You may not be that interested in earthworms but five minutes with Rhonda Sherman can change that.
She may start by telling you that there are more than 9,000 species of worms. Then, that worms don’t have eyes. They don’t have noses. They breathe through their skin. And, oh, by the way, some worms can reach up to 22 feet long.
At that point, she has your attention.
Sherman is a long-time solid waste specialist with NC State Extension and among the world’s foremost experts on vermicomposting. It’s a fancy name for the process by which some worms convert food waste and other garbage into compost, a nutrient rich soil amendment that sells for up to $30 per yard.
With clear economic and waste-reducing benefits, the popularity of vermicomposting has grown and Sherman’s expertise is in high demand. She gives up to 40 presentations a year and has fielded vermicomposting questions from people in more than half the world’s countries. But, she’s the first to tell you, that her advice, articles and presentations are no substitute for seeing vermicomposting in action.
“It’s one thing to describe it on paper or show it on the screen. People want to see the worms and see vermicomposting at work,” Sherman says.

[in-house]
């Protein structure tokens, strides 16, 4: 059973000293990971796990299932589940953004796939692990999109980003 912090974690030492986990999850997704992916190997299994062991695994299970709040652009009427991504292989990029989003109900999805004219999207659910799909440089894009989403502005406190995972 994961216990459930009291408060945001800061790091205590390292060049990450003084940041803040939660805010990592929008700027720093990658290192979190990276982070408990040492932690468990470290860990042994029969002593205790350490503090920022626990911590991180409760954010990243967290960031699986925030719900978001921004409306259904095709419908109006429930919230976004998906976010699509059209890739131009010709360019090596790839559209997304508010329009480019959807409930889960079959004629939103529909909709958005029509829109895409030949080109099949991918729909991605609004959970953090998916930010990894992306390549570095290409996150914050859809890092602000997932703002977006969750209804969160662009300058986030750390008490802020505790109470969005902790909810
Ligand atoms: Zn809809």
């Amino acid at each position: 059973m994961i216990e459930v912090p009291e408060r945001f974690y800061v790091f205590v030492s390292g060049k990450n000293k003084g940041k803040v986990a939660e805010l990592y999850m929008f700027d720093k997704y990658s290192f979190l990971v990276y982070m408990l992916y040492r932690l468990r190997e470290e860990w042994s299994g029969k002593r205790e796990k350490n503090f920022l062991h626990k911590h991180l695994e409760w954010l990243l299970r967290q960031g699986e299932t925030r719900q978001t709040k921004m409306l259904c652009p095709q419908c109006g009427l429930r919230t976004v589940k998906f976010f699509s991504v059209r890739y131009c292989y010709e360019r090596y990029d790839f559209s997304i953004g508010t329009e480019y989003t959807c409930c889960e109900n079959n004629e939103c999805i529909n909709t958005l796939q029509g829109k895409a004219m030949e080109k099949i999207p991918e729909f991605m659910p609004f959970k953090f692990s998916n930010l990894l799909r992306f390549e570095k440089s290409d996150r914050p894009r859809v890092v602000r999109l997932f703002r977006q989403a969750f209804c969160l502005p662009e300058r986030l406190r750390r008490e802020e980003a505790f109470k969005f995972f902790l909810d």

That’s why she launched the NC State Compost Learning Lab, a two-acre facility located on the university’s 1,500-acre field lab off Lake Wheeler Road in Raleigh. At this education, research and demonstration facility, 26 types of composting and vermicomposting bins are showcased, including small-scale options for the average homeowner and large-scale equipment for commercial composting businesses.
The lab also hosts composting workshops and portions of Sherman’s annual worm conference, which has drawn participants from across the United States and 25 countries. But the guests she’s most excited about recently are NC State students.
With a campus Sustainability Fund grant in 2015, Sherman hired Garnett Bullock, a sustainable materials and technology major, as the lab’s first student intern. Bullock maintains the facility, feeds the worms and connects other students with the lab through projects and events.
“I love working with the worms and showing others how cool this is,” Bullock says.
“To have this connection with students and the university is vital,” Sherman says. “There is such interest in vermicomposting, and we want to do so much more out here.”The NC State Stewards sustainability leadership program and NC State’s Engineers Without Borders chapter are just two of the student groups who have volunteered at the lab. Bullock has also hosted composting events on campus. One student attended a workshop, learned about the lab and then volunteered to feed the lab’s worms for the entire summer. The lab also assisted with a student’s sustainability pilot project to compost cotton waste from College of Textiles.